In Mississippi, state supreme court justices are elected, not appointed. They serve eight-year terms, but can serve multiple terms if they're reelected. Yesterday Associate Justice Oliver Diaz, Jr. announced his plans to run for reelection.
Diaz may face a tough campaign, due in part to the fact that he's one of the more liberal justices on the court. He's also the only justice on the court who seems to give a damn about the sham that is Mississippi's criminal justice system. Diaz was instrumental in building a coalition to throw out Dr. Steven Hayne's absurd two-hands-on-the-gun testimony in the Tyler Edmonds case. My sources in Mississippi tell me the court initially was planning to uphold Hayne's testimony and Edmonds' conviction. Diaz not only succeeded in turning that around for a 8-1 vote for a new trial, he wrote a blistering concurring opinion stating that Dr. Hayne should never testify in Mississippi's courts again (disclosure: he cited my reason article on the Cory Maye case in that opinion). Unfortunately, Diaz wasn't able to convince a majority of his colleagues of his opinion of Dr. Hayne, and so Hayne continues to do the bulk of the state's autopsies.
The other reason Diaz may face an uphill battle for reelection is because several years ago, he was indicted by the Bush Justice Department on public corruption charges. Diaz, a former Republican now backed by Democrats, maintained his innocence throughout the ordeal, refused to plea or resign his seat on the court, and was eventually acquitted on all charges. The Bush Justice Department then indicted him again. And he was acquitted again. His case is now being investigated by Congress to see if it was one of a series of overtly political and questionably meritorious prosecutions of Democratic public officials led by Bush-appointed U.S. attorneys (other prosecutions under investigation include those against former Alabama Gov. Don Siegelman and Pennsylvania medical examiner Cyril Wecht).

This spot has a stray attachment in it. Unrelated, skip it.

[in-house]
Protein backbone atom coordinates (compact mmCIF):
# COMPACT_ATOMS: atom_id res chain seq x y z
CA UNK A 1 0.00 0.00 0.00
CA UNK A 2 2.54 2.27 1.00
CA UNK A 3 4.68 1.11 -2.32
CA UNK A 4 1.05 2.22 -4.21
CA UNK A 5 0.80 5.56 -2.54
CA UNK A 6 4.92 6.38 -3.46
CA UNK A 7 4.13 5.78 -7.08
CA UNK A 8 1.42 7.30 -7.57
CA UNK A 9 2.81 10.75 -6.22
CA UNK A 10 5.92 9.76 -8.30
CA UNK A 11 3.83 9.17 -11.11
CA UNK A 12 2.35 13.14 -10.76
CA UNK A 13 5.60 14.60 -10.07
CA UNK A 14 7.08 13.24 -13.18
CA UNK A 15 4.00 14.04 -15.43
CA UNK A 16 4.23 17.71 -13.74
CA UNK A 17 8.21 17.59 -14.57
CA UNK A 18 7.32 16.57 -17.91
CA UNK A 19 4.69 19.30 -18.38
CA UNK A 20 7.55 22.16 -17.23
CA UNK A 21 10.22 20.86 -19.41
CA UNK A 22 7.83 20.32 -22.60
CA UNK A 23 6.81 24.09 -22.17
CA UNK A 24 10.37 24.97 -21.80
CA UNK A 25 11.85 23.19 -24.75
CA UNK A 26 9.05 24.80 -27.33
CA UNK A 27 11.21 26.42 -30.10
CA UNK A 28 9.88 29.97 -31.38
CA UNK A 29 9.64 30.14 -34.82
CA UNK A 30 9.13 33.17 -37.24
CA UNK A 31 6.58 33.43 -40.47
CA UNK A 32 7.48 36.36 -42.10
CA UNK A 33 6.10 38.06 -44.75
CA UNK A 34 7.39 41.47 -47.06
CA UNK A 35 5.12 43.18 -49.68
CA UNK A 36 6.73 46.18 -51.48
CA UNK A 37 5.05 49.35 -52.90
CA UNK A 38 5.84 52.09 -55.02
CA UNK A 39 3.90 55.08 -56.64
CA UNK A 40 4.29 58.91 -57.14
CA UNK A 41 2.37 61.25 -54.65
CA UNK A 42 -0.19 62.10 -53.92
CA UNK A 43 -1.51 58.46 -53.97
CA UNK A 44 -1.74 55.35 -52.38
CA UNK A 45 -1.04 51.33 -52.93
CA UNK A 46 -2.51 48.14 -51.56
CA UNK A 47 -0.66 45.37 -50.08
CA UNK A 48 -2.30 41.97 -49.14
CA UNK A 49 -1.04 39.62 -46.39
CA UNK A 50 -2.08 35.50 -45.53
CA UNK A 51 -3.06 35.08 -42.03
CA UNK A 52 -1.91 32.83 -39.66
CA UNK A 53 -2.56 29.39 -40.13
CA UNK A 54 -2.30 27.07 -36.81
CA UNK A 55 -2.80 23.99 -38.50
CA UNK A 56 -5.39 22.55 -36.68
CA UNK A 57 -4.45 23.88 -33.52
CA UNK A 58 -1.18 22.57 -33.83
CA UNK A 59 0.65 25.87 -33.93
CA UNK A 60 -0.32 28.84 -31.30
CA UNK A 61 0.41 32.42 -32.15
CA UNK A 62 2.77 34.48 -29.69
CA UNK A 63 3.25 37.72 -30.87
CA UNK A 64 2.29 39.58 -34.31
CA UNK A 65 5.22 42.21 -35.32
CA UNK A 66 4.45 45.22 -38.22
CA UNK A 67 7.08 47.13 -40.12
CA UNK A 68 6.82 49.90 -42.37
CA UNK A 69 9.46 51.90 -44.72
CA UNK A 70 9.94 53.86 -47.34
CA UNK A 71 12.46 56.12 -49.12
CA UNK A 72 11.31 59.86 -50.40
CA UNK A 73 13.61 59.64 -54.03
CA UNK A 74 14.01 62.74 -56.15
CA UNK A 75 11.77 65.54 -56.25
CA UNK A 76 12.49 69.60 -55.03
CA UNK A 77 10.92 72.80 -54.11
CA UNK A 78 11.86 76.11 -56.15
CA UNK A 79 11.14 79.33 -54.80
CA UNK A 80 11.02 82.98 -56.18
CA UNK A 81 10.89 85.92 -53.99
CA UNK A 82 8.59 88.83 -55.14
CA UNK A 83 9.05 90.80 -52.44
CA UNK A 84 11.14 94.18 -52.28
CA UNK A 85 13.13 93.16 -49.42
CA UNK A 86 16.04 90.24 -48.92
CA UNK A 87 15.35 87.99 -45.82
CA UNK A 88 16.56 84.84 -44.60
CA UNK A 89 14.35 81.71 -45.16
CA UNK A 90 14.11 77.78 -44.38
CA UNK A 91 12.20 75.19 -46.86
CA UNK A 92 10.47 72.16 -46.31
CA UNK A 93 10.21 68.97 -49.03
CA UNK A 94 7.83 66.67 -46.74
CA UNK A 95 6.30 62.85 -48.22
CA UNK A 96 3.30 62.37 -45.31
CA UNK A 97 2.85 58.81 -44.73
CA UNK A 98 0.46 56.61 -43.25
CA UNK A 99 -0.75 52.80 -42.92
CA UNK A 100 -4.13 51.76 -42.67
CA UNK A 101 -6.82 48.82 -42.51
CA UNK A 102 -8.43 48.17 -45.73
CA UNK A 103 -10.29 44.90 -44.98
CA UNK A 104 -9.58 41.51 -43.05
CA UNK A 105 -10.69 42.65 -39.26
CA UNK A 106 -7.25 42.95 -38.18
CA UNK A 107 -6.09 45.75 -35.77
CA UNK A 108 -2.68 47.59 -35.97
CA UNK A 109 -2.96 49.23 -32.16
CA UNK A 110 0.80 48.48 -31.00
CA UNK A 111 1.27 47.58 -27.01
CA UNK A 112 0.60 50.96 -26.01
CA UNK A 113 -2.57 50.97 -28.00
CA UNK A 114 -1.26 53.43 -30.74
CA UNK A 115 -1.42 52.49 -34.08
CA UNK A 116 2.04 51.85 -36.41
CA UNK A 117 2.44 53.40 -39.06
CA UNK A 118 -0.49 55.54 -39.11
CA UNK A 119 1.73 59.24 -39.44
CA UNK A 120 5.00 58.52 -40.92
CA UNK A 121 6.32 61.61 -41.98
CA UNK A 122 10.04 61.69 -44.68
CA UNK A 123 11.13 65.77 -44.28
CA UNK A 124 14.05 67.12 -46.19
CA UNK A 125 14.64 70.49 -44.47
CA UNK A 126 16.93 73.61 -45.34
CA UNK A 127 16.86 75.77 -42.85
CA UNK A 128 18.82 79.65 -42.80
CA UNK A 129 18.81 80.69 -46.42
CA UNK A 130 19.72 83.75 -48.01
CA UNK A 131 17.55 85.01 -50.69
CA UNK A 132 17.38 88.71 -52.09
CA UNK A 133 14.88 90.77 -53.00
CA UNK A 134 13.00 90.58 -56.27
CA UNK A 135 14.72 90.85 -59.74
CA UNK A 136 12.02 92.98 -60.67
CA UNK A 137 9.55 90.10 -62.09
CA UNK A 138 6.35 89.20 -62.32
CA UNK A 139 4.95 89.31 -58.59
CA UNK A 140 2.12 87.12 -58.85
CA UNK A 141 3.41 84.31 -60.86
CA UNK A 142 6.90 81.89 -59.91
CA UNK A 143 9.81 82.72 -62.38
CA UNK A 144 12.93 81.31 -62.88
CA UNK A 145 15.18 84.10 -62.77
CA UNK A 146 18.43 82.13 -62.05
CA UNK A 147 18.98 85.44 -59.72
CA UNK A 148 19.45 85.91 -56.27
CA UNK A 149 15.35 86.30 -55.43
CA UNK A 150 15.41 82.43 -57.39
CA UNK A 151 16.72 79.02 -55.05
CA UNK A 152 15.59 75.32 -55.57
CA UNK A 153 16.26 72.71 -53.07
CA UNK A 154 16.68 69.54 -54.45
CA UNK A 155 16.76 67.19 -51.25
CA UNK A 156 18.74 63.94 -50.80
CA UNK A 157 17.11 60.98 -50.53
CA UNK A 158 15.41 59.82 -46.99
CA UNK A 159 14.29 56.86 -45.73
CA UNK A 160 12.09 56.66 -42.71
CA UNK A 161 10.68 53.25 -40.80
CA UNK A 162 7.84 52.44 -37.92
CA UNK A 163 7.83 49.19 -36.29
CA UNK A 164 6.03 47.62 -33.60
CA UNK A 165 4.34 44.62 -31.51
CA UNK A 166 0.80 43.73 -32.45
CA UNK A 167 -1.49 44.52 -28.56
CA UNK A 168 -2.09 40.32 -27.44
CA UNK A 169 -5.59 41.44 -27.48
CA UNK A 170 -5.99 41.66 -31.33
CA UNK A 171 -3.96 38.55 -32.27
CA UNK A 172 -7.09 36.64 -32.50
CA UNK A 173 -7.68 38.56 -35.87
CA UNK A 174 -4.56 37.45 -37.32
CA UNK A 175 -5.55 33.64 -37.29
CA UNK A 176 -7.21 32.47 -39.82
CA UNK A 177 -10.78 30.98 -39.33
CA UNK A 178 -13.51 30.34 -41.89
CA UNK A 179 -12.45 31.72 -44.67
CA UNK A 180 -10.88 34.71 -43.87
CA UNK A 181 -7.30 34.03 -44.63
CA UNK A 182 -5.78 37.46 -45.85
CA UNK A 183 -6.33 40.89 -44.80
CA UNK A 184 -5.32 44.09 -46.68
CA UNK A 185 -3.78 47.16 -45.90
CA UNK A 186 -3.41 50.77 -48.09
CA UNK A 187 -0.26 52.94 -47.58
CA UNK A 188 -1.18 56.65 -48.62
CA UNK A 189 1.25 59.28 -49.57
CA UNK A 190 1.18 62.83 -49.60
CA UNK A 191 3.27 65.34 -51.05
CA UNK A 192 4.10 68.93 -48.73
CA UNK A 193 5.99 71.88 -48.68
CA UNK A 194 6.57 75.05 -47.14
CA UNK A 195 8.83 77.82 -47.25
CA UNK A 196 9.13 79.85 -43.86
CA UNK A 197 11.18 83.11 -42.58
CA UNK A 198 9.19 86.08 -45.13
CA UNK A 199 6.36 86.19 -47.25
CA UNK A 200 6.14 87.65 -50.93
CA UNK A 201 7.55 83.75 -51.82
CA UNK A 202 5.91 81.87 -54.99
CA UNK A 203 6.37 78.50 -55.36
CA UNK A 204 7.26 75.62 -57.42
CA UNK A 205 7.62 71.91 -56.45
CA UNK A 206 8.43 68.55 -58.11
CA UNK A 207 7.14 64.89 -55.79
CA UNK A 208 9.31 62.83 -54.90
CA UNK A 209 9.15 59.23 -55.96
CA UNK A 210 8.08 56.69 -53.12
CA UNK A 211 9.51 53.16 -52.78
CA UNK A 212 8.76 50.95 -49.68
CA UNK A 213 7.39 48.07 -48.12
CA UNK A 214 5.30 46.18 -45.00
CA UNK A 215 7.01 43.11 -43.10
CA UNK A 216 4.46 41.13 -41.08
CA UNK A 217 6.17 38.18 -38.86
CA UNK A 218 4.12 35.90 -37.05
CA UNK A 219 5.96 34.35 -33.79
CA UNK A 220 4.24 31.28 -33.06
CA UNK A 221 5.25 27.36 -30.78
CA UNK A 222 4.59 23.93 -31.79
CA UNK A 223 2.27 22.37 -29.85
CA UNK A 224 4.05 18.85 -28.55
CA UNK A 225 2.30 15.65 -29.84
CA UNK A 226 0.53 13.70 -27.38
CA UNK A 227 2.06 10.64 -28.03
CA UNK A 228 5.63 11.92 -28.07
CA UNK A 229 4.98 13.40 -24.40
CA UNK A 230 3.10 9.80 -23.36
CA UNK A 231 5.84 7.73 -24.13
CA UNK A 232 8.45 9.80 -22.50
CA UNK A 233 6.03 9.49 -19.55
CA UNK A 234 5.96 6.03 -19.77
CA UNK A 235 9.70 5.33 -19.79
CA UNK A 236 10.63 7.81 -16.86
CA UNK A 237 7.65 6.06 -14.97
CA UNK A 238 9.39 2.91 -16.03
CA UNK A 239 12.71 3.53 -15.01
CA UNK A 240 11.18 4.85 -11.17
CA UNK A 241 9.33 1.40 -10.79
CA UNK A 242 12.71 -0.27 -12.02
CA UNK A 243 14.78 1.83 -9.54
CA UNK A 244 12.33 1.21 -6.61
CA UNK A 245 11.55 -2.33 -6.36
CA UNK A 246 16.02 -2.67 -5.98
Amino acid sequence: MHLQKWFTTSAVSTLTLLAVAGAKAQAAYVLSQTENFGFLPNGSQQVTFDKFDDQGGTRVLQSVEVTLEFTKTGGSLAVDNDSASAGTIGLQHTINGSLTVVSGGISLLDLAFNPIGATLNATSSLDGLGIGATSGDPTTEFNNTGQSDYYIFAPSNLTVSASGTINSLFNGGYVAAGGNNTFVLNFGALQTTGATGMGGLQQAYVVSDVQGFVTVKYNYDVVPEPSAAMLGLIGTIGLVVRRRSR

One other thing: The federal charges against Diaz stemmed from his relationship with Paul Minor, a plaintiff's attorney in Mississippi who got rich off the tobacco settlement. As Harper's Scott Horton points out, the case against Diaz, Minor, and others was part of a GOP backlash in Mississippi against the rise and enormous influence of trial lawyers in that state. But interestingly, while Diaz is often painted as a friend of the plaintiff's bar, it's worth noting that Dr. Hayne is also a favorite of trial lawyers in Mississippi. Part of Hayne's success stems from the fact that he has managed to win over both the state's prosecutors and the state's trial lawyers (and the county coroners, who often go out of their way to please both). Talk to any medical malpractice defense attorney in Mississippi, for example, and they'll rant about Hayne's absurd testimony in various tort cases for a good ten minutes (I'll have more on this next week).
Diaz's blistering opinion singling out Hayne in the Edmonds case, then, was actually a blow to the state's trial lawyers—the very group for whom the feds and the state's GOP accuse of Diaz of being a shill. His continued presence on the court is important to keep the pressure on the state to do something about Hayne.
It would be unfortunate if South Mississippi's voters were to take Diaz off the bench due to what looks like an overtly political federal prosecution. Right now, at least on criminal justice issues, he's the only justice on the Mississippi Supreme Court who seems to even realize Mississippi has a problem.